Our hope and prayer is that this week you have known the Lord in the ups and downs that may have come your way. You know, He is our consolation and our celebration. Events that happen in our life mean different things to different people. A child who gets her drivers permit has a different set of emotions than her parents have. “I’m growing up” and “She’s growing up” have very different effects in the heart depending on who is saying those words. Let’s talk about that…
As we continue in Ezra chapter 3, we begin looking from verse 4 and forward. The altar was set up in the previous verses and the burnt-offering sacrifices had begun once again. Those fires had been snuffed out seven decades prior. The ordained feasts of the Israelites were once again consecrated and observed. Things were headed back in the right direction. The work was underway to prepare to rebuild the temple in Jerusalem. Looking at verses 8 through 9 we can read that the proper priests were in their place. Things were headed back in the right direction. In verse 10 the builders laid the foundation of the temple of the Lord. They sang, played instruments and put on their ‘Sunday best’ and praised the Lord the way David did way back when. Things were headed back in the right direction.
Then something curious happened. In verse 11 and 12 we can see two very opposite reactions to this monumental shift in the history of the Hebrew people. Among the nearly 50,000 strong who freely returned as one man from Babylonian captivity were descendants of original children of the captivity who had never stepped foot in their homeland until now. They had no memory of the Solomon’s original temple in all its grandeur. They had never smelled the smoke of sacrifice nor seen the blood of atonement as it flowed for the covering of their sins. The old songs of David were new to them. Celebration for this new thing in their lives was ecstatic. They broke out in corporate praise and sang, ‘giving thanks unto the Lord: for he is good, for his mercy endureth for ever’ (Psalm 136). ‘And all the people shouted with a great shout because the foundation of the house of the Lord was laid. They were filled to overflowing with JOY!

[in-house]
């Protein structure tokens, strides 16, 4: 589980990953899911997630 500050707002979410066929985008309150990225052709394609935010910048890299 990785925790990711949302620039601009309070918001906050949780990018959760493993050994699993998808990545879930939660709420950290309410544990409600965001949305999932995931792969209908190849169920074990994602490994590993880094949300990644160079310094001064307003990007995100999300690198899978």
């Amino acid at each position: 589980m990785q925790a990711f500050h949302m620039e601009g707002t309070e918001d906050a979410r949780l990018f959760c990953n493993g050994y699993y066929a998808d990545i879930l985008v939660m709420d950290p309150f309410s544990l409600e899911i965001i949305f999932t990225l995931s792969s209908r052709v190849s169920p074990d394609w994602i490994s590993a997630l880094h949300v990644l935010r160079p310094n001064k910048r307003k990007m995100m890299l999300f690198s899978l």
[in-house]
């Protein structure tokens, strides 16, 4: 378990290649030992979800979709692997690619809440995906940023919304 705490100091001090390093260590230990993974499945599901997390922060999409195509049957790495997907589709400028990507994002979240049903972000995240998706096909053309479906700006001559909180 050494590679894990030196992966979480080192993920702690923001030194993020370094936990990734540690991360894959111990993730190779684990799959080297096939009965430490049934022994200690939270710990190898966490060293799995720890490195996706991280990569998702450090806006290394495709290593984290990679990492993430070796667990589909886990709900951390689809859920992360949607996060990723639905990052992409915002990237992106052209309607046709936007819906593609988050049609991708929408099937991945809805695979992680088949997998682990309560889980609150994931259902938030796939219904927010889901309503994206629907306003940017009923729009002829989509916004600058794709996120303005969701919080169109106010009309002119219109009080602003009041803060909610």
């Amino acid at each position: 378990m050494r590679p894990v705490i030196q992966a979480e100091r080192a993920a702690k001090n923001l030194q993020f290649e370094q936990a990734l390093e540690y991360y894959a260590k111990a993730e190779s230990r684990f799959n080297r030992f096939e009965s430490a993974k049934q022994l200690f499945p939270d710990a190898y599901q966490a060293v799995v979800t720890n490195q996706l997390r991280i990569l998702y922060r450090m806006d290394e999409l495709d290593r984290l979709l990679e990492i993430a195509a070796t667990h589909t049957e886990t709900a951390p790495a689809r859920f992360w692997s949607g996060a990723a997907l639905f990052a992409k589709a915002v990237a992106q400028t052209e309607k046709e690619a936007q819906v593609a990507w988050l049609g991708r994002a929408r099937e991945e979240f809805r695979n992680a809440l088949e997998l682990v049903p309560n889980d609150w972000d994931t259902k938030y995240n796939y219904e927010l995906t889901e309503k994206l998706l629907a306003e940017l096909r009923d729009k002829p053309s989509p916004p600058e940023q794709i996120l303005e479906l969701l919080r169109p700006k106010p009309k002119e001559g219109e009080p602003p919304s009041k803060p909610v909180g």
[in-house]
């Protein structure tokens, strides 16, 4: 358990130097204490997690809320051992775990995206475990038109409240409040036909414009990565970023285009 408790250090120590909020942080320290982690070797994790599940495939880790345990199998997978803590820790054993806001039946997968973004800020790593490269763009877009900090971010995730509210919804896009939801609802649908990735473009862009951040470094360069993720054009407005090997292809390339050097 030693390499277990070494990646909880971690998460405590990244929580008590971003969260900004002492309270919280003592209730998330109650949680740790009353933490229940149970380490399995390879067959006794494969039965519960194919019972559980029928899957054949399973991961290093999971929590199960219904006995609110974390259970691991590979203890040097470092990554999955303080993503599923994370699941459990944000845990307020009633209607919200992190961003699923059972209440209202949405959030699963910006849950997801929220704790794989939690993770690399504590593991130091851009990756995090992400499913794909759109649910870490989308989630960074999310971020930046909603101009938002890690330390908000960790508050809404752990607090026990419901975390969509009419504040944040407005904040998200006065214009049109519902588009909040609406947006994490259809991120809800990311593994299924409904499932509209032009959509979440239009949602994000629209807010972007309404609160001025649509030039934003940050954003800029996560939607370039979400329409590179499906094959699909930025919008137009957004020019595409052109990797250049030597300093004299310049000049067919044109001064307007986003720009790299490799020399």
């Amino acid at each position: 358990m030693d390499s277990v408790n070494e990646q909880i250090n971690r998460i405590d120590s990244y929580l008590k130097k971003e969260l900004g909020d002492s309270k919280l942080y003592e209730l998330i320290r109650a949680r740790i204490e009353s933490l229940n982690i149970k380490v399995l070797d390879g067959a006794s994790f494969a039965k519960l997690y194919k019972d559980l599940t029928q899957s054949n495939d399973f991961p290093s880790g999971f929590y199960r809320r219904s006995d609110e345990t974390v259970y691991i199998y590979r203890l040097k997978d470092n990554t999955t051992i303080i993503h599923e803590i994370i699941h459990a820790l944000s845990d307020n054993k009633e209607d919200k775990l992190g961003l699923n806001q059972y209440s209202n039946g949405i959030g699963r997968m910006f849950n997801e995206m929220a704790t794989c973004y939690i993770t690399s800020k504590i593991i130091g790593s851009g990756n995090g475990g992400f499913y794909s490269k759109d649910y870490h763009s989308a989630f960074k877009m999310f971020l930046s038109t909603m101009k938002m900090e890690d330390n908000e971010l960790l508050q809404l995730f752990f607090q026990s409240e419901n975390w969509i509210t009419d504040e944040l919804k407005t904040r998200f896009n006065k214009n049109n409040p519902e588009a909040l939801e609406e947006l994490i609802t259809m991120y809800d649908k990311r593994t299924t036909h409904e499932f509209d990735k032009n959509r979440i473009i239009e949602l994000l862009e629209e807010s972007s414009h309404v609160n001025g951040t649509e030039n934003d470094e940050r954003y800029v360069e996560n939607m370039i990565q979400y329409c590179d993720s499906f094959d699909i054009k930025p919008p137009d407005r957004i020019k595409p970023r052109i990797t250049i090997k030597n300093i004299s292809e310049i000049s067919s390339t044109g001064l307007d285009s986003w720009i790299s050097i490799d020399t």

Verse 12 shows a different, more melancholy emotion from many of the priests, the white haired ancient men, who had seen the first house, began to weep with a loud voice. That verse goes on to say that many shouted aloud for joy. Such a sweeping combination of emotions and expressions. All were very genuine and none were contrived or habitual. No one urged them to stand and clap or raise their hands or do anything from a man-delivered instruction. It was the raw sight of the physical manifestation of what God had done for them. He had delivered them, forgiven them, showed favor to them, and the fruits of their willing decision to seize the opportunity to rebuild the house of God was laying in the form of a foundation before their eyes.
Those ancient men must have had thoughts that I can relate to, such as, I wish we had done everything we could have to prevented this temple from being destroyed in the first place. We could have done things differently and none of these precious loved ones would have never had to live through the captivity. And then, I am so thankful that I lived long enough to see this. This gives us hope for this joyful generation. I can identify, can you?
That inaugural service was not silent and solemn. It was exuberant and emotional with a mix of Joy and Mourning. It was all in order and it was okay either way. It created a noise that could be heard far away. If the modern American liberal version of what is perceived as church headed back in the direction of the truth of scripture, unscripted services, worldly separation, worship urged by the Holy Ghost, and a work that reaches all people in all places, can you imagine with me how far the noise of that would be heard… It makes me mourn for all that this generation has missed but joyful at the possibility that they might be shown the way back again.
God Bless You,